With Wimbledon starting to serve next week and the Euros already well underway, it’s safe to say that the summer of sport has landed. As well as taking over our TVs and increasing trainer sales nationwide, the torrent of tournaments is inspiring more of us to take part in sports. Of course, there are some of us who prefer to limit their perspiration to clammy commutes on the Central line. So if your fitness only goes as far as your footwear, try these six sports in London you can do without breaking a sweat.     A photo posted by Swingers - the crazy golf club (@swingersldn) on May 26, 2016 at 9:08am PDT Swingers Go swinging by teeing off instead of trading car keys. Started as a Shoreditch pop-up, the indoor crazy golf course Swingers has now settled into a permanent home in the heart of the City.     A photo posted by flightclubdarts (@flightclubdarts) on Nov 4, 2015 at 2:22am PST Flight Club A sport once exiled to ex-serviceman clubs, darts has become social again, only without the silk shirts and sovereign rings. Easy games and animated scoring keeps it simple, so head east to rack up your one hundred and eighty.     A photo posted by Nile Dodgers (@discododgeball) on Apr 3, 2014 at 4:28pm PDT Disco Dodgeball Pairing PE’s most brutal sport with mirror balls you can dodge, dip, duck, dive and dance. Currently running sand sports at Brixton Beach Boulevard, Disco Dodgeball are also appearing at London’s Citadel Festi

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Watch this guy will make the fastest falafel wrap you've ever seen

Hungry and in an insane rush? Hot-foot it over to iFalafal in Petticoat Lane market on Goulston Street where this falafel wizard will you whip you up a tasty Middle Eastern snack in just 17 seconds. The street food vendor is taking fast food to new speedy heights and is getting a reputation as London’s 'falafel wrap master'. The £3 wraps come with a lightning speed addition of falafels, houmous, pickles, cucumber, lettuce, chilli sauce and tahini. They're getting such a reputation that there's even a Reddit thread called 'The Fastest Falafel Wrapper in London'. Don't believe us? Prepare to be amazed:   Still not impressed? Check this:      Hungry? Here are some more places to get some damn good falafel in London.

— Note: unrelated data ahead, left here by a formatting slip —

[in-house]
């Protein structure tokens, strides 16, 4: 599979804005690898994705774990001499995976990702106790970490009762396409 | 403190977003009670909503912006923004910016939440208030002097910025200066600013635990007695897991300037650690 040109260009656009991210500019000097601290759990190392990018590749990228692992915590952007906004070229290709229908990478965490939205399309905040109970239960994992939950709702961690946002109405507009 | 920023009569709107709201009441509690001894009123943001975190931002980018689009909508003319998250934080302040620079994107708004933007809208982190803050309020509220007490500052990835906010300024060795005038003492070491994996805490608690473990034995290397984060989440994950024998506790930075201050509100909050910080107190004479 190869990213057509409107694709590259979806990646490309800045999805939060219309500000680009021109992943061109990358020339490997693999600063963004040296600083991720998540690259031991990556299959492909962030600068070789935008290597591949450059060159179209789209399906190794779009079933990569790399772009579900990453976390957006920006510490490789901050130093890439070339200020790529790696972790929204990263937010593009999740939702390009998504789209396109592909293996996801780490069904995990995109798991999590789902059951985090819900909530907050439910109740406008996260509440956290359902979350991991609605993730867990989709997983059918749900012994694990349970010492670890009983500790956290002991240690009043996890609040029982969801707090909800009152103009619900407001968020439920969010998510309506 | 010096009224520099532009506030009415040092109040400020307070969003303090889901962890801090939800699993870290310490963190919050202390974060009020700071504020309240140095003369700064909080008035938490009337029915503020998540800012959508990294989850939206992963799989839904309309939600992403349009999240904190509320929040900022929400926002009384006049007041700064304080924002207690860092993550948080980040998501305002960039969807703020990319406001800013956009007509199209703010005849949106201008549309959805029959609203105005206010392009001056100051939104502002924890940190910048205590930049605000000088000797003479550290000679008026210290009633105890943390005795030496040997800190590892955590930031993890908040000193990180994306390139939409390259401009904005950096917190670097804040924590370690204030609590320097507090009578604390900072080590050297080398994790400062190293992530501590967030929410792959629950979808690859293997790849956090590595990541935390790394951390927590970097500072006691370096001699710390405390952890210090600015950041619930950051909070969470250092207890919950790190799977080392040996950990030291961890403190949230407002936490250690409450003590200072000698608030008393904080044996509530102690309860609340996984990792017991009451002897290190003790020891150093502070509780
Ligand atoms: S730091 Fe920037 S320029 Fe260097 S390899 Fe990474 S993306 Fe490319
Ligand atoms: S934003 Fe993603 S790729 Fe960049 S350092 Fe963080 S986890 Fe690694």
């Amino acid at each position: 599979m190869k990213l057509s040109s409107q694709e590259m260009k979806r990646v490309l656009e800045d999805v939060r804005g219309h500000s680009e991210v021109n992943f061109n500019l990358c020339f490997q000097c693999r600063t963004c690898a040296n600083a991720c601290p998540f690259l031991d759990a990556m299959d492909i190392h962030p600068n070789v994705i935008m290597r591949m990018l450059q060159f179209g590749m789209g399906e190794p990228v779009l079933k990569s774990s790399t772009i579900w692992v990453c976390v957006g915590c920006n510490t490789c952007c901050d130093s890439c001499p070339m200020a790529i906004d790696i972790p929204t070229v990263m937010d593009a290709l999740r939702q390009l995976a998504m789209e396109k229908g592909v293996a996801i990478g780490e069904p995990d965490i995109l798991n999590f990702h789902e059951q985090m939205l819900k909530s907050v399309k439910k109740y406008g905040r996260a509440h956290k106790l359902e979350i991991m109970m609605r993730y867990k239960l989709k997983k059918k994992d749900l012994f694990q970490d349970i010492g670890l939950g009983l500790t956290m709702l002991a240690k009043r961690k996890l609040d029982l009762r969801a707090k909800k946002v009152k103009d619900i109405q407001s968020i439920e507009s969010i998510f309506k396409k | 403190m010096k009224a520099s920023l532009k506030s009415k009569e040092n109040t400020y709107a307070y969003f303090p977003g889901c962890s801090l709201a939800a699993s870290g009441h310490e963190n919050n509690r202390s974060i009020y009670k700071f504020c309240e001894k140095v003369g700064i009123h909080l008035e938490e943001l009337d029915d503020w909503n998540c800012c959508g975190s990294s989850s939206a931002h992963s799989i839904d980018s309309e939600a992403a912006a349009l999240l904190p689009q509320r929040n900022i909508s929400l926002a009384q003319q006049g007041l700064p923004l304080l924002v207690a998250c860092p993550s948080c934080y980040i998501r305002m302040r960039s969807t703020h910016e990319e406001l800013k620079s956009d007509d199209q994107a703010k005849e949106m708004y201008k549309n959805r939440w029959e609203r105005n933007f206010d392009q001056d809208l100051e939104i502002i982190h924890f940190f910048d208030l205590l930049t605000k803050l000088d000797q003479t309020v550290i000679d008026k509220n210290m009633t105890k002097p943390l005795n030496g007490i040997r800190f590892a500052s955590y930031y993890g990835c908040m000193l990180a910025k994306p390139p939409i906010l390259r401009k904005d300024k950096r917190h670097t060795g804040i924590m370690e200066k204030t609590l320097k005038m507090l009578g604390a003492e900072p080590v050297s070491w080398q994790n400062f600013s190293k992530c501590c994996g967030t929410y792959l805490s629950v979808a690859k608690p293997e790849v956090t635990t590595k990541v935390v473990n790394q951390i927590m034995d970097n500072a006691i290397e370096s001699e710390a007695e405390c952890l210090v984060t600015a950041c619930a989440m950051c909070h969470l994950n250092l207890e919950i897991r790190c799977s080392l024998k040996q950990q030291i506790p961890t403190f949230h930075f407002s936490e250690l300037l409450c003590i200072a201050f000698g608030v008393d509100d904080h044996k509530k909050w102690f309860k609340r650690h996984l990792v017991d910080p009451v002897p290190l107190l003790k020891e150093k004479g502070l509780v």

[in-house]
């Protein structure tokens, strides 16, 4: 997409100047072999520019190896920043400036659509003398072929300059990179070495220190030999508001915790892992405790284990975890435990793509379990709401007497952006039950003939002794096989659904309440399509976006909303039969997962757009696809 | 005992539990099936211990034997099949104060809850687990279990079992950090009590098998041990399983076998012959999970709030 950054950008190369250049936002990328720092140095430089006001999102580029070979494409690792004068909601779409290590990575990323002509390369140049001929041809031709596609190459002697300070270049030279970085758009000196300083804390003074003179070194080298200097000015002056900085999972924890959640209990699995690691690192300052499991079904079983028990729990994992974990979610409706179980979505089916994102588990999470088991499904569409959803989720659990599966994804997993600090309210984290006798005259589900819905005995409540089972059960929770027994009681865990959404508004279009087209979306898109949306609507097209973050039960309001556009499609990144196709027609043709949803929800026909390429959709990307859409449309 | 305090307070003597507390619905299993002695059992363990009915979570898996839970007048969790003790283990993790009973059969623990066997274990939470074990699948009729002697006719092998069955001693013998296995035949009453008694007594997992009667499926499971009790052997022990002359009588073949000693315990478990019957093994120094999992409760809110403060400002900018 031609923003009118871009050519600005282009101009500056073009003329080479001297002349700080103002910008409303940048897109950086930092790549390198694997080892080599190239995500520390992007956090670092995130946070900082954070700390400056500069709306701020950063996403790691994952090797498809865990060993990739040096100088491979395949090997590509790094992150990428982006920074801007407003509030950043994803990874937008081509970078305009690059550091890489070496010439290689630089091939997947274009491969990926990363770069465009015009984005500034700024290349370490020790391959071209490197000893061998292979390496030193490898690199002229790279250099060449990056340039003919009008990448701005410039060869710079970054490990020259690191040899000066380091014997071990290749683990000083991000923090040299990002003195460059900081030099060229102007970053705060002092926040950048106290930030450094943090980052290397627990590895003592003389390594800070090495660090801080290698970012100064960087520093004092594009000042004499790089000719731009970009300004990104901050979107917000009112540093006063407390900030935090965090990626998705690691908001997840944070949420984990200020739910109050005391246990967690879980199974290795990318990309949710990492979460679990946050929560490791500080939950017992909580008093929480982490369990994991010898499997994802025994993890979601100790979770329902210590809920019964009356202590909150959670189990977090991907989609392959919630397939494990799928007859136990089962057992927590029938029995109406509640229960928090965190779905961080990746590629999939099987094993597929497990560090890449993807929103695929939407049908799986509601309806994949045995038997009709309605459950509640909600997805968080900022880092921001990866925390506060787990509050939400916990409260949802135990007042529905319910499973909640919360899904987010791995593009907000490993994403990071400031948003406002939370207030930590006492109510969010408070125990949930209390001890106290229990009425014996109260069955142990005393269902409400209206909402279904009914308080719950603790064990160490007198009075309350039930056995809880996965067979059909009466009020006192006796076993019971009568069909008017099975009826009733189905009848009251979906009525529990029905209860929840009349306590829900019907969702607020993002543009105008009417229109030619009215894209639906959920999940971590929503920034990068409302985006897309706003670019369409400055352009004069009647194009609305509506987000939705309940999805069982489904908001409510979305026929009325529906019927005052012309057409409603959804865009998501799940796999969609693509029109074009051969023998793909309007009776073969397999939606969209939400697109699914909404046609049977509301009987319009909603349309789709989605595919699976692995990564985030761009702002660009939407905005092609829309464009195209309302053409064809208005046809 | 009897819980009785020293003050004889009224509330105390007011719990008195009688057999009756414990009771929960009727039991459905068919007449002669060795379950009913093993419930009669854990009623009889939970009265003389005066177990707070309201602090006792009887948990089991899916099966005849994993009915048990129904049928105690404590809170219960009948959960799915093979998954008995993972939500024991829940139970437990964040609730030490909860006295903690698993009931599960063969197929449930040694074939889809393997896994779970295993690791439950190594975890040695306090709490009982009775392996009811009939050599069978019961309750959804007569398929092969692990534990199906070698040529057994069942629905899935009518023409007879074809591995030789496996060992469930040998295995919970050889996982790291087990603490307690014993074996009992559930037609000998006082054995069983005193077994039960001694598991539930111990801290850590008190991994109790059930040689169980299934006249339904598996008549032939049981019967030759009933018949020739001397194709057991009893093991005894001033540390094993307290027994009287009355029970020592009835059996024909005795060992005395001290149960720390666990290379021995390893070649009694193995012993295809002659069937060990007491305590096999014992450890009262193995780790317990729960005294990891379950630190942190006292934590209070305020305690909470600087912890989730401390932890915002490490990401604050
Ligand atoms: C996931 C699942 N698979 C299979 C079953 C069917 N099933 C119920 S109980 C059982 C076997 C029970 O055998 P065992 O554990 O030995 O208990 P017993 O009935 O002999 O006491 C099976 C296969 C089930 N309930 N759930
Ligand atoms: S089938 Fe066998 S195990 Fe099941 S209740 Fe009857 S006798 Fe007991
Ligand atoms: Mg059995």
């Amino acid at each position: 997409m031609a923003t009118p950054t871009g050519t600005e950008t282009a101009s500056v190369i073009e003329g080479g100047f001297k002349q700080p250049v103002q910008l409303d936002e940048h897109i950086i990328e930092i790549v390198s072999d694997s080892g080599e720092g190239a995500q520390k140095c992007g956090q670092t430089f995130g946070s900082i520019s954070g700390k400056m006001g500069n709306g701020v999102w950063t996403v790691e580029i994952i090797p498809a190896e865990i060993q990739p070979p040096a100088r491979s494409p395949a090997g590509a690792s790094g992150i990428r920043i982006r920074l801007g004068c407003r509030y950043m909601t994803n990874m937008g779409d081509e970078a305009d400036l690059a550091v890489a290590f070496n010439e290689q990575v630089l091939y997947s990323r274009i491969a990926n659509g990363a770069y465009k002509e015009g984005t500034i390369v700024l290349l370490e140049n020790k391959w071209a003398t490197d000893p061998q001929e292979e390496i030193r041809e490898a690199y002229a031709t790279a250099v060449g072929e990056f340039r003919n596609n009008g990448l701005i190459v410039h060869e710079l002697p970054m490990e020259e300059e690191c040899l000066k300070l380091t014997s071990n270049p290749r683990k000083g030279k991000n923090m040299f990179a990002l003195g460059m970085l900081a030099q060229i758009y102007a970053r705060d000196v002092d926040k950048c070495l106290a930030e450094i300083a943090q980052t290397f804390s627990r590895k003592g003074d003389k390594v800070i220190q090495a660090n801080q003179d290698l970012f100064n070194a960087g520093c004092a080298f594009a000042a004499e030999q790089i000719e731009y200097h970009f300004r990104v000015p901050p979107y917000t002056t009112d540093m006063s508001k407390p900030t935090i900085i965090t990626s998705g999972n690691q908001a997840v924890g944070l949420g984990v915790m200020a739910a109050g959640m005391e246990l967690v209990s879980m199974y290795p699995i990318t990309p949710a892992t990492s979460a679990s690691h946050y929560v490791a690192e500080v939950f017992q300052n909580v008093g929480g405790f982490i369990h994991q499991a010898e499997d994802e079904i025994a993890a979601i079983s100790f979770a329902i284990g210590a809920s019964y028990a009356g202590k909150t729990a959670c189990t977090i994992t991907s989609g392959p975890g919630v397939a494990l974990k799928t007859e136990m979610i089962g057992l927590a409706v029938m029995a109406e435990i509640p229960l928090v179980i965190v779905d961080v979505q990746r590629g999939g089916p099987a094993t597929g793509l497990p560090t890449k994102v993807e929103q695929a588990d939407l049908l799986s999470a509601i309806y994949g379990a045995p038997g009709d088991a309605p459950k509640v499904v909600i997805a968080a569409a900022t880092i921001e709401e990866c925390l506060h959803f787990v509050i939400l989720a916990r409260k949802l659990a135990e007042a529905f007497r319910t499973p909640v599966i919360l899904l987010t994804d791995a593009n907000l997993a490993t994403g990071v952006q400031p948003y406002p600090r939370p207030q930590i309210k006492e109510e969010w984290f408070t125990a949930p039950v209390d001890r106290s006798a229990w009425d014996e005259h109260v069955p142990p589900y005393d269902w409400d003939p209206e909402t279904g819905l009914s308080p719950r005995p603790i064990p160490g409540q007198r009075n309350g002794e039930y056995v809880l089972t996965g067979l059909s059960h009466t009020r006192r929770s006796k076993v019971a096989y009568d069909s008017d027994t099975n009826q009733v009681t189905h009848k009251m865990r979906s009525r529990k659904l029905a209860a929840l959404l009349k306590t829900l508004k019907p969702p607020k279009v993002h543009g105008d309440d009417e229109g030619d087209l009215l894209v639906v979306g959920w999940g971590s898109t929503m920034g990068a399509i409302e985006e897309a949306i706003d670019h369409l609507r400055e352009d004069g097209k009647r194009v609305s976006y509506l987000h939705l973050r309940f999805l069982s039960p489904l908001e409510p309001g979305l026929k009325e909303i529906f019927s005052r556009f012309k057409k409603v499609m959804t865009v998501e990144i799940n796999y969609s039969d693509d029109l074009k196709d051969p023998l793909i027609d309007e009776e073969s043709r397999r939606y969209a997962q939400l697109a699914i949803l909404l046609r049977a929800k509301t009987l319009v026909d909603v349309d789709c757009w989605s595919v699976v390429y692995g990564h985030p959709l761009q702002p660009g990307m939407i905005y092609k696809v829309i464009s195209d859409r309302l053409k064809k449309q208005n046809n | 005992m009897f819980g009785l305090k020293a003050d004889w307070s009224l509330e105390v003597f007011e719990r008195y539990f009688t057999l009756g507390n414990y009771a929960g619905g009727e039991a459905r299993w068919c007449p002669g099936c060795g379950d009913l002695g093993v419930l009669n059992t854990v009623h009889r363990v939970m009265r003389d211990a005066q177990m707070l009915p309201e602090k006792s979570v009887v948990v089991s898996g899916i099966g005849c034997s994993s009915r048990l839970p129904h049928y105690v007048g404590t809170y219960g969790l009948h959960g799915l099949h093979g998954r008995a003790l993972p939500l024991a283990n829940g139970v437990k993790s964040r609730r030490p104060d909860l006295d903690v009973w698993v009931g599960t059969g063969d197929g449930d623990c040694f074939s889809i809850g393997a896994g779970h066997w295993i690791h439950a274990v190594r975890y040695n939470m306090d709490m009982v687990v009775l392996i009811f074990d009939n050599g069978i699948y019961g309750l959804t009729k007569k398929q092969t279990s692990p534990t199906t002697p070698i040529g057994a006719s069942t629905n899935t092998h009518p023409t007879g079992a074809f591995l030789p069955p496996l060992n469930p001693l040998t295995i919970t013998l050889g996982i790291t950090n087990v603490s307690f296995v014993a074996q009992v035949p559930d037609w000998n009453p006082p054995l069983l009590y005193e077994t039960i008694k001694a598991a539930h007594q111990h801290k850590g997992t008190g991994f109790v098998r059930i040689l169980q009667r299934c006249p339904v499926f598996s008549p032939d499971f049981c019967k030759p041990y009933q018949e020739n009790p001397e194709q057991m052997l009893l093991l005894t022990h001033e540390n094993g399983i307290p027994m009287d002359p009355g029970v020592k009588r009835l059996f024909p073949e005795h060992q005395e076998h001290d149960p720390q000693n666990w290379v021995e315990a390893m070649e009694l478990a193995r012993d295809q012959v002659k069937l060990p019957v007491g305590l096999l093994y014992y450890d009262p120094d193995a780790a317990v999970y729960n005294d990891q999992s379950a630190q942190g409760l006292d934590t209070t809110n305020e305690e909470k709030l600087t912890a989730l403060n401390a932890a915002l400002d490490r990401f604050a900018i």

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Overheard in London: this week’s #wordonthestreet

Every week you share the weird things you’ve overheard in London. Above, a few perplexing snippets from the past seven days – don’t forget to tweet us your own! Like Word on the Street? We’ve now made a book of these little beauties! ‘Word on the Street: Ridiculous Things We’ve Overheard in London’ is out now, £6.99. To buy a copy, visit timeout.com/wotsbook​.

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Quit your job, become a... street food seller

Andy Parsons   Evi Peroulaki 38, market stall owner and co-founder of Souvlaki Street What the hell is souvlaki? ‘It’s a Greek wrap. We use Greek pita, tzatziki, salad and either pork, chicken or halloumi.’ Why set up a street food stall? ‘Pure greed! Both Conor (my partner) and I love souvlaki, but we couldn’t find good souvlaki in London. So we turned up at our local market in Clapton one day with a disposable barbecue from Sainsbury’s to see how it went. We brought enough to make 20 wraps and they all went within an hour.’ Can anyone turn up and do it? ‘No, we had an audition with the guy who runs the market. It was a bit like “MasterChef”. After that, we started turning up every other Sunday and it got really popular.’ What's an average day for you now? ‘Early morning starts to get to the market by 8am. If I can get up at 6.30am, it’s a lie-in! Then we set up and start serving. I don’t get to sit down again until 9pm. By 10pm, I’m dead.’ How do you fit in a social life? ‘What’s a social life? We don’t have any friends any more! It’s very hard, especially in the summer because we do so many festivals. It’s like having a child: it takes every single moment of spare time you have.’ It sounds awful... ‘It’s our baby! The fact that it’s ours and we can take it in any direction we want is definitely the best thing about it. No matter how tiring it is or how much it sucks the life out of you, it’s your thing. We watch it grow every day and it makes us proud.’ Do

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City envy: there's a wine theme park in Bordeaux

Theme parks: nightmare places of interminable queues, huge crowds of mardy teenagers, and £15 burgers filled with mystery meat. But take a moment to imagine this, if you will: the interminable queues have been replaced by row upon row of bottles of pinot noir. There are no rowdy youngsters, just glasses full of the finest cabernet sauvignon. And instead of dodgy food, there are gallons of delicious chenin blanc. This oenophile's wet dream is a reality, because the world's first wine theme park has just opened in the French city of Bordeaux. La Cité du Vin offers ten floors of adults-only fun, with experiences ranging from wine-tasting sessions to exhibitions on the history of wine and even a wine-merchant- themed boat ride. There are no rollercoasters, but the resulting hangovers should be able to recreate some of their effects. Want more great things in other cities? You can now get a pizza in a box made of pizza (!) in New York And there's an IMAX spin studio in New York